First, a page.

In uncertain times, Jewish families seek community in Jewish day schools

Since Oct. 7, so much of what we thought we knew about Jewish life in North America has been called into question, and the impact on ourselves as individuals, as Jews and as a larger community will continue to evolve in the months and years to come. 

If the massacre on 10/7 and the subsequent war mark the “end of the Golden Age for American Jews,” as Franklin Foer recently wrote in The Atlantic, what does this mean for Jewish day schools, perhaps the “gold standard” of Jewish education? In this time of crisis, as more people are seeking connection and community, what are the implications for Jewish day schools and yeshivas, which have been delivering just that for decades?

Like all Jewish institutions, day schools across North America have felt the aftershocks of 10/7. In many schools, alumni and family members are proudly serving in the IDF. Some Israelis in our schools returned to join their reserve units or to volunteer; and tens of thousands of our students have traveled to attend rallies locally and in Washington, D.C., where the college student speakers were predominantly day school alumni. Many schools welcomed Israeli families seeking refuge from the war. Finally, as has been reported widely, day schools from Vancouver to Philadelphia to Texas are experiencing unexpected increases in inquiries for enrollment.

According to Prizmah’s survey of 110 schools in the US and Canada, 4 in 10 schools reported receiving inquiries for midyear transfers from public or independent schools. In terms of enrollment for 2024-2025, 35% of schools have reported an increase in inquiries from the previous year’s numbers during the same time period, indicating increased interest for the upcoming school year. The top reason schools reported for inquiries by public school and independent school families was the desire to have their child or children in a Jewish environment; the next most common reasons were fear of antisemitism and disappointment with the response from their current school around the war in Israel. The well-documented increase in antisemitic incidents has become the experience of families in public and independent schools in classrooms, on sports fields and beyond. In some cases, prospective parents are reporting direct examples of child-to-child or adult-to-child antisemitic provocations.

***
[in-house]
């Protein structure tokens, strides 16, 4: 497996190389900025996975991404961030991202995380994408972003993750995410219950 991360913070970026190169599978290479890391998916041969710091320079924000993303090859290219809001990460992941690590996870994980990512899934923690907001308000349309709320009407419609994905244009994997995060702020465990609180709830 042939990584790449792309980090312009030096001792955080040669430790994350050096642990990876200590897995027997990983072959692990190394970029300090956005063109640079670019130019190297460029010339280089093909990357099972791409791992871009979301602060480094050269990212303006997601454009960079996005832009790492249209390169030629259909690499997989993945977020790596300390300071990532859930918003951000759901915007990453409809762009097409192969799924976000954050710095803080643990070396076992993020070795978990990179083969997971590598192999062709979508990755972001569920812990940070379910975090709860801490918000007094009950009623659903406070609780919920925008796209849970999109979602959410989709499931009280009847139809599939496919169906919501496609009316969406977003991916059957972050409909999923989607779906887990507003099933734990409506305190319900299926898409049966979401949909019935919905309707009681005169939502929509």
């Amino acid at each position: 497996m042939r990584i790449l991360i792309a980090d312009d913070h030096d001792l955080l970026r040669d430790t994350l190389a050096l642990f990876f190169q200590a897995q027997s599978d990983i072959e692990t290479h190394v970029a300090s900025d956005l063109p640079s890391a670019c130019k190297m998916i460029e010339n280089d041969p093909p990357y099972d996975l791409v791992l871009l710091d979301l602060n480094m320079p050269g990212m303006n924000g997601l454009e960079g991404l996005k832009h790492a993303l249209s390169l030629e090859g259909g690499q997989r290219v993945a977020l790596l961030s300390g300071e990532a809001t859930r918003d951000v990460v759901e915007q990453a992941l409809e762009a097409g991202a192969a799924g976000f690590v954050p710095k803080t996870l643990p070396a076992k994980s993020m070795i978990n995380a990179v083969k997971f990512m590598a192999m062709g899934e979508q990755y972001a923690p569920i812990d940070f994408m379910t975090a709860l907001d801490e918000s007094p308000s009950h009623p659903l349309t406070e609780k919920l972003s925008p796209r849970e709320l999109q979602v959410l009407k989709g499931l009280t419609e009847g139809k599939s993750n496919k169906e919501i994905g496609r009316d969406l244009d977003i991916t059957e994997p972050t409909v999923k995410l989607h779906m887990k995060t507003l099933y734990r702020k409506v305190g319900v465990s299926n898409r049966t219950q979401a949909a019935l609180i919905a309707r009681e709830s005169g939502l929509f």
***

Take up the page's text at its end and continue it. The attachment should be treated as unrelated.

What stands out about the increased inquiries reported by Jewish day schools, across geography and denomination, is the unusual number of families interested in mid-year admission and the number of families exploring “lateral transfer,” meaning joining the school community at a grade level outside of the typical entry points such as kindergarten, grade six or grade nine. Some professionals we spoke with called the number of these unique inquiries “unheard of,” with most of the inquiries coming from families not currently enrolled in a Jewish day school. Additionally, though many of the students welcomed from Israel temporarily have returned home, existing communities with substantial Israeli populations, such as areas with strong high-tech or medical industries, are attracting more Israeli emigres who are newly prioritizing Jewish day schools as a place where they can feel connected and their children can thrive and be proudly Jewish.